August 21, 2019 12:00 PM, EDT

Indicators Show Slowdown in Growth, but Recession Isn’t Likely

Trucks on highwayTruck tonnage surged 7.3% in July. (TT File Photo)

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Jitters and trade wars are roiling the markets and troubling freight companies, but the big question is if the U.S. economic expansion may be coming to a close soon.

That debate is going on in the market in real time, with indicators flashing but not staying lit, said some experts.

“All I am seeing is fear,” said Rajeev Dhawan, director of the Economic Forecasting Center at Georgia State University. “I’ve not seen the second step, which is when the credit market is gummed up.”



Yet trade and recession fears finally boiled over Aug. 14. The Dow Jones industrial average shed 800.49 points, or 3.05% of value, to 25,479.42. Another bad sign that day was when government bonds showed an inverted yield curve, something that usually precedes a recession by months. An inverted yield curve happens when the benchmark 10-year Treasury note falls below the two-year rate, a sign investors have little faith in the long term.

The inverted yield curve soon corrected itself, and the Dow had regained 483 points by the close of business Aug. 20. In morning trading Aug. 21, it had added 265 points.

In the freight industry, few would say things are as strong as they were in the peak months of 2018. The data bear this out, as one longtime researcher noted that the sector has been on the downswing this year. 

ACT President Kenny Vieth


“The vast majority of truck-related data since late in the fourth quarter of 2018 have been negative,” said Kenny Vieth, president and senior analyst at ACT Research in Columbus, Ind., results he said indicate that the freight sector could be in its own recession. “If you use two quarters of negative results, it’s a good rule of thumb for a recession,” he told Transport Topics, adding that several freight-related indicators — along with data for other industries — have been negative in that six-month time frame. Specifically, Vieth noted that U.S. manufacturing shrunk by 1.1% in six months from its December peak.

However, some experts don’t like the word “recession” for the freight subeconomy — or any other particular industry.

“Recession is a very strong term,” Dhawan said. He pointed to the slowdowns in 2016, which some also called a “freight recession.” Dhawan instead calls them a stall or a swoon during an overall U.S. growth period.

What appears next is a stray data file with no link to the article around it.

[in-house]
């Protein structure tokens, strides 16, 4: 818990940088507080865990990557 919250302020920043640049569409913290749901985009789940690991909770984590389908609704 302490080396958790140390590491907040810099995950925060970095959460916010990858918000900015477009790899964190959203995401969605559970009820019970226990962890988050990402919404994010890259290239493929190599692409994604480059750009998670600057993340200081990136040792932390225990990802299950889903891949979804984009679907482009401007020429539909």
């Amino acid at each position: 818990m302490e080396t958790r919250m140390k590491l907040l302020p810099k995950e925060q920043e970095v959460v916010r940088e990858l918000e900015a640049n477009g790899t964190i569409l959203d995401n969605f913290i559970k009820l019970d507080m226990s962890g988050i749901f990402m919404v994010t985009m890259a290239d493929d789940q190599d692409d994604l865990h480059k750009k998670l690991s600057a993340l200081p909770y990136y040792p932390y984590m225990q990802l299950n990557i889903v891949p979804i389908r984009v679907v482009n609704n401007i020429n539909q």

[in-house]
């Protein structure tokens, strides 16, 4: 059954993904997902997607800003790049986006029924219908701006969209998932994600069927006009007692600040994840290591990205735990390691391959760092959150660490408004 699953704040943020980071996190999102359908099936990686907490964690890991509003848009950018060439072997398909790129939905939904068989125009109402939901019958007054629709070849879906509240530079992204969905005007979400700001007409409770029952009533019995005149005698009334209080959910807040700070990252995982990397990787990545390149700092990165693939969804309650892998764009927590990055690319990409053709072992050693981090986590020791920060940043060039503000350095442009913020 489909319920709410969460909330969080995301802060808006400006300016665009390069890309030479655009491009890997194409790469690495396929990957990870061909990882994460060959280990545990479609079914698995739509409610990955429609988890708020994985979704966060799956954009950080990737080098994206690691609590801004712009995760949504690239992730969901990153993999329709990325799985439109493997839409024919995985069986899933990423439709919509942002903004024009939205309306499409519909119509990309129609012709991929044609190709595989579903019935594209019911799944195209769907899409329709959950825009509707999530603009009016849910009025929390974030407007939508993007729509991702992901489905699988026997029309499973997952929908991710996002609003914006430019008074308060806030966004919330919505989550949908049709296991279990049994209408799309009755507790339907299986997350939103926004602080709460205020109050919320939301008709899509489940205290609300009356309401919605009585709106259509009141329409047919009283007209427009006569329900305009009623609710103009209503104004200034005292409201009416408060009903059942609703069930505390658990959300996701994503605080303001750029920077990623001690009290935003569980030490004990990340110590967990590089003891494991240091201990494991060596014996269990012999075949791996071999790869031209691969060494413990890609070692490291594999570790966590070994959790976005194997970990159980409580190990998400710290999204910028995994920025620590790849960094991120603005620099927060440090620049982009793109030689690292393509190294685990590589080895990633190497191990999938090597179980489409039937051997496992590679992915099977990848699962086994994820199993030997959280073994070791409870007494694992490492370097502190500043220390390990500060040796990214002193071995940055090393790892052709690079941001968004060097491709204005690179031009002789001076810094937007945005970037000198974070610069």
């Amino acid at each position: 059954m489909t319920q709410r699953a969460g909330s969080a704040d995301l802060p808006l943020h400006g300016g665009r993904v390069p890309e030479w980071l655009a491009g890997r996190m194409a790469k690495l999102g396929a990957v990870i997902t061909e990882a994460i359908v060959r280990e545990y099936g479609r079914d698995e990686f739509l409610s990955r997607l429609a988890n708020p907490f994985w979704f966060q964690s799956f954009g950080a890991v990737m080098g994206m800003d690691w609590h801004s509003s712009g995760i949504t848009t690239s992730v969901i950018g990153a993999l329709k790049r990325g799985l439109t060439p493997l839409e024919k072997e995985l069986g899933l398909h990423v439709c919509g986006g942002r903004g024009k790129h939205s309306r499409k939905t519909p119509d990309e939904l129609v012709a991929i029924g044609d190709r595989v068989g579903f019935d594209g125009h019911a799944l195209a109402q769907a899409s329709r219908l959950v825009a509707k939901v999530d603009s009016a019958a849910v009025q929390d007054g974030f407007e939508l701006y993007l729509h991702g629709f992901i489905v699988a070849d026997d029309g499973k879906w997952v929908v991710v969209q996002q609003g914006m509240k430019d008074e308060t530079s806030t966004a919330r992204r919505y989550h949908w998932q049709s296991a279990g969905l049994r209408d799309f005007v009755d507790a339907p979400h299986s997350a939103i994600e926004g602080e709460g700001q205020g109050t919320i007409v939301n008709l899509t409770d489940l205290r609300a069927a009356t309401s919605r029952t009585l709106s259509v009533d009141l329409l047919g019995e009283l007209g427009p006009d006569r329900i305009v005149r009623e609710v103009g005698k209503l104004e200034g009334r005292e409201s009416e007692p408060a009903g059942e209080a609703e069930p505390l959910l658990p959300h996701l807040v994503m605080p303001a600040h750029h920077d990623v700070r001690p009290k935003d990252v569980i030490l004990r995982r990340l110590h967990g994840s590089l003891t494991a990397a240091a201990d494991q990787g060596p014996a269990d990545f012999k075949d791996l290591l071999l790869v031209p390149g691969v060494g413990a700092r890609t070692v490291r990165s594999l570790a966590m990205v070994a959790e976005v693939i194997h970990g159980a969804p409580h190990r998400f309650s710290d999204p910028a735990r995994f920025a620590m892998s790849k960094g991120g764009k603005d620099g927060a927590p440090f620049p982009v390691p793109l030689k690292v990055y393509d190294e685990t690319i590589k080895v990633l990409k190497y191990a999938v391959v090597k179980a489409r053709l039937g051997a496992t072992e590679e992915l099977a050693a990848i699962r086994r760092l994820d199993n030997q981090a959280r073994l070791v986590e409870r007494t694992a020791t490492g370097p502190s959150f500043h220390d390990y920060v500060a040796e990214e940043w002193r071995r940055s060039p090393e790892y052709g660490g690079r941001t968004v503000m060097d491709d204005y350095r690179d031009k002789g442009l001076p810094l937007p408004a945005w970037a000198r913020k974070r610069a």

Dhawan said a major cause of recession is the freezing of credit or liquidity when banks loan to each other, and he is not seeing that indicator. Inverted yield bonds and gummed-up credit have to last for a period of time before recession is triggered, he said.

The U.S. economy last entered a recession at the end of 2007, and it lasted until July 2009. The nation is now in a long period of expansion. In the second quarter of this year, GDP expanded at a 2.1% annualized rate, according to Commerce Department data July 26.

On Aug. 20, a key metric was released by American Trucking Associations that indicated the economy seems far from recessed. Truck tonnage surged 7.3% compared with July 2018, the largest year-over-year gain since April, according to ATA.

“It’s important to note that May and June were soft, so some catch-up here,” ATA Chief Economist Bob Costello said in a tweet. “Still, this is a good sign that economy isn’t dead yet!”

Morgan Brennan, CNBC’s co-anchor of Squawk Alley, tweeted, “Reminder: truck tonnage has historically been a solid early indicator of US economic growth.”

More broadly, economists told TT that White House trade policy is applying headwinds to what otherwise remains an ongoing economic expansion. In particular, they point to the U.S.-China standoff, with the two giants slapping tariffs on each other’s steel, soybeans and more.

“There are two things we are worried about,” said Robert Dieli, the in-house economist for Illinois research firm MacKay & Co. “The trade war — the longer it lasts, the more it affects the supply chain.”

The second point of concern, Dieli told TT, are the bigger effects it could have further down the economic line. For example, if trucks begin transporting less Chinese steel because of U.S. tariffs, they may be off the road more often. That means fewer truck stops for fuel, and ultimately less wear and tear. That means less demand for brake pads. Then the economy takes a secondary hit, Dieli said.

“If it turns out to be a permanent change, it will have reverberations beyond Chinese steel,” Dieli said.

In his study of the freight industry, Dieli said he believes much freight was moved to and from the United States in 2017 and 2018 to avoid possible tariffs in 2019. U.S. businesses pulled a lot of 2019 demand and planning into 2018, thus leaving 2019 with less activity, Dieli said.

“Those effects were not trivial,” he said.

The ongoing trade war with China is further shrinking the 2019 pie, said Vieth.

“You inject uncertainty into the business planning process,” Vieth said of Trump’s tariffs. “It’s hard to plan when the rules keep getting changed.”